The City is Ours begins with a preface by George Katsiaficas, who I consider to be the next Noam Chomsky. Though he is an academic, I feel like he has long overcome that world’s tendency towards dry writing.
The foreword was written by Geronimo, the author of Fire and Flames, a history of the German Autonomist Movement,. Though he is as passionate as he is in his earlier writings, a diatribe against anti-sexism almost completely derailed my train of thought as I read his foreword.
That written, this book starts off strong before calming down to a more nuanced, academic feeling with the introduction.
I was reading the book with a real sense of urgency, having recently become involved with the squatters’ and squat supporters’ collective, East Bay Homes Not Jails. After living in two squats that had been evicted in Oakland the previous year, I was ready to look just about anywhere for advice. The subtitle of the book should be stressed, this isn’t just about squatting, it’s also very much about European Autonomist Movements.
But it was well worth working through all the historical context to get to the actual material about squatting.
The chapter on Brighton was one of the major highlights, written by two groups, one explicitly of squatters, the Needle Collective. It’s exactly the sort of writing I was hoping for when I got the book. Though the post-World War II emergence of squatting in Britain and general historical context is touched on, this is mostly a fiery account of squatting in Brighton from 1969-2012.
An interesting side note to the mostly academic writing style of the book was the amount of documentary film footage referenced, much of which I was able to find on the youtube! Taking breaks from reading to watch some of these videos reminded me of history classes in high school big time, but far more interesting. This could make a fun Squatting 101 textbook and study guide! Possibly the best of these films was 69, about a Youth House, Ungdomshuset in Copenhagen.
The chapter on London was written by a Lecturer in Law, Lucy Finchett-Maddock. Though the emphasis on her specialty comes off as dry at first, the flip of it is she also focuses on the political organizations of the squatters, even going back to the Ex-Servicemen’s Secret Committee, who were one of the many groups helping homeless families get into squats in the post-World War II wave.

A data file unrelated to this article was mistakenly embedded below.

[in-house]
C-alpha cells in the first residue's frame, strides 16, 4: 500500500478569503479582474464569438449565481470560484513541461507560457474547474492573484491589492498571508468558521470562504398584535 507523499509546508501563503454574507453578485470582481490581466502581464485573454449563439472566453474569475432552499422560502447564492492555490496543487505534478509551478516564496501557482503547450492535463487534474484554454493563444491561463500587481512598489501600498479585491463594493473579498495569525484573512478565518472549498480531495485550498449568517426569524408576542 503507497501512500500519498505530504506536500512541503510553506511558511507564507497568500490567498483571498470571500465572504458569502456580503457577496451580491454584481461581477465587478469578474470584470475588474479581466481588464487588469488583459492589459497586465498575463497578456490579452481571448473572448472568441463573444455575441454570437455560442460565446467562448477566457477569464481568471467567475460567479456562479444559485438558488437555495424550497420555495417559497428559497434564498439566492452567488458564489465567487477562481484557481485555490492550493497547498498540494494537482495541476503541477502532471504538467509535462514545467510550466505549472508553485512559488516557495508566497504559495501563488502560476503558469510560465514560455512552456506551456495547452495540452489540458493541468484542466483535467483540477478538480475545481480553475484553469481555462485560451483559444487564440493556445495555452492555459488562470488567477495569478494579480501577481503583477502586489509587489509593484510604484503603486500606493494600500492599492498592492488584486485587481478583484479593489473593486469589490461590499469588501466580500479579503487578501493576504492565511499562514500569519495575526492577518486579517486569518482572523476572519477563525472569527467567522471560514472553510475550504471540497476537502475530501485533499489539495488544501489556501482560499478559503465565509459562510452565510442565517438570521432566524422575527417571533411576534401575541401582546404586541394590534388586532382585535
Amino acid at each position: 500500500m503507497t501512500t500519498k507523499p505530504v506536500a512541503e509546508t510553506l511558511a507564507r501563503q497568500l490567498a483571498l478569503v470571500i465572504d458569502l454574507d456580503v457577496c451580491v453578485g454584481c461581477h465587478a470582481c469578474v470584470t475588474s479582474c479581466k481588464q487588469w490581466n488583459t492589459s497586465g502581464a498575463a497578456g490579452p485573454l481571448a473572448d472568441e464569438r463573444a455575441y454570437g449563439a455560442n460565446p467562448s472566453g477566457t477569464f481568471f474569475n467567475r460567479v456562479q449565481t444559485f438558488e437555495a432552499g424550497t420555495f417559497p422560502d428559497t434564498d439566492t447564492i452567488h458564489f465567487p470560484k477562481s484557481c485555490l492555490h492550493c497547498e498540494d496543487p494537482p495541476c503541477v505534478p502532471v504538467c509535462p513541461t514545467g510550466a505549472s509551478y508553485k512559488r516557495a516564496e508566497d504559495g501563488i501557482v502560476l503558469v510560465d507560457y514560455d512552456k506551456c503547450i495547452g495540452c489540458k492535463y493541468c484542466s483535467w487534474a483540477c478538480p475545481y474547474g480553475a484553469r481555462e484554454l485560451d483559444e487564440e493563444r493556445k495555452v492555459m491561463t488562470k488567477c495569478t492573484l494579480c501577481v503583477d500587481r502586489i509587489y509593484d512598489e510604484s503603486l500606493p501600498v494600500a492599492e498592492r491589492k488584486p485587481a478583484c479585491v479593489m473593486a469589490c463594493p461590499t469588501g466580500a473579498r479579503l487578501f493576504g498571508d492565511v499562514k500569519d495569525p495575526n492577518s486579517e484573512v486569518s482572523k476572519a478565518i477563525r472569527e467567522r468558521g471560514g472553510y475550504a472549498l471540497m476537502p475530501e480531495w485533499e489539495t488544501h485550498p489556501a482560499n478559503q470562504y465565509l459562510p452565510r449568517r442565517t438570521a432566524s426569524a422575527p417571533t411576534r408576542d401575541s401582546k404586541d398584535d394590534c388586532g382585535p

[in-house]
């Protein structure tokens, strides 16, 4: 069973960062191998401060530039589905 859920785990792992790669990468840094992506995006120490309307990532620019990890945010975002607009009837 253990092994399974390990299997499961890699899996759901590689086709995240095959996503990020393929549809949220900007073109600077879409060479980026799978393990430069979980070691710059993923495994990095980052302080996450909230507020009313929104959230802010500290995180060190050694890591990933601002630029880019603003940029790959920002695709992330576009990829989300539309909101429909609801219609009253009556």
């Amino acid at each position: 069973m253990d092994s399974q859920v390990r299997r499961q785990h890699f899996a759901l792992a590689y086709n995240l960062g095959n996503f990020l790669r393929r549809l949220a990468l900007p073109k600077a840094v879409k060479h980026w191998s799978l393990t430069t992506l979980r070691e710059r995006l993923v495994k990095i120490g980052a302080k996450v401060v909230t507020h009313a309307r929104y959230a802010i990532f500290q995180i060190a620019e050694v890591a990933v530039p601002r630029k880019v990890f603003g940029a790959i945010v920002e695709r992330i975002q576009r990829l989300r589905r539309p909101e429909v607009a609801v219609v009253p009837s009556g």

As a participant in East Bay Homes Not Jails, these sort of organizational forms were some of the specific things I was hoping to learn more about.
The next chapter is about the Rozbrat squatted social center in Poznan, Poland. Being the only chapter about what I consider to be Eastern Europe, I particularly enjoyed it on several levels. How the emergence of the Polish squatting movement fit into the post-State Communist era, and how Rozbrat in particular also fit into the Anti-Globalization Movement was fun and exciting to read.
As a participant in the Infoshop Movement with many white relatives of Slovak descent, there was something homey feeling about this chapter for me. There was even a reference to Anarchist Soccer!
The final chapter, Squatting and Autonomous Action in Vienna, 1976-2012, is solid. The whole book, for the most part, should probably be called Autonomous Action and Squatting. In some ways, this book is more like what I had hoped Fire and Flames and The Subversion of Politics would have been like: an exciting, well written and researched history of Autonomists. But it wasn’t as full of helpful advice on squatting as I hoped it would be. Still well worth reading and discussing for what it is.
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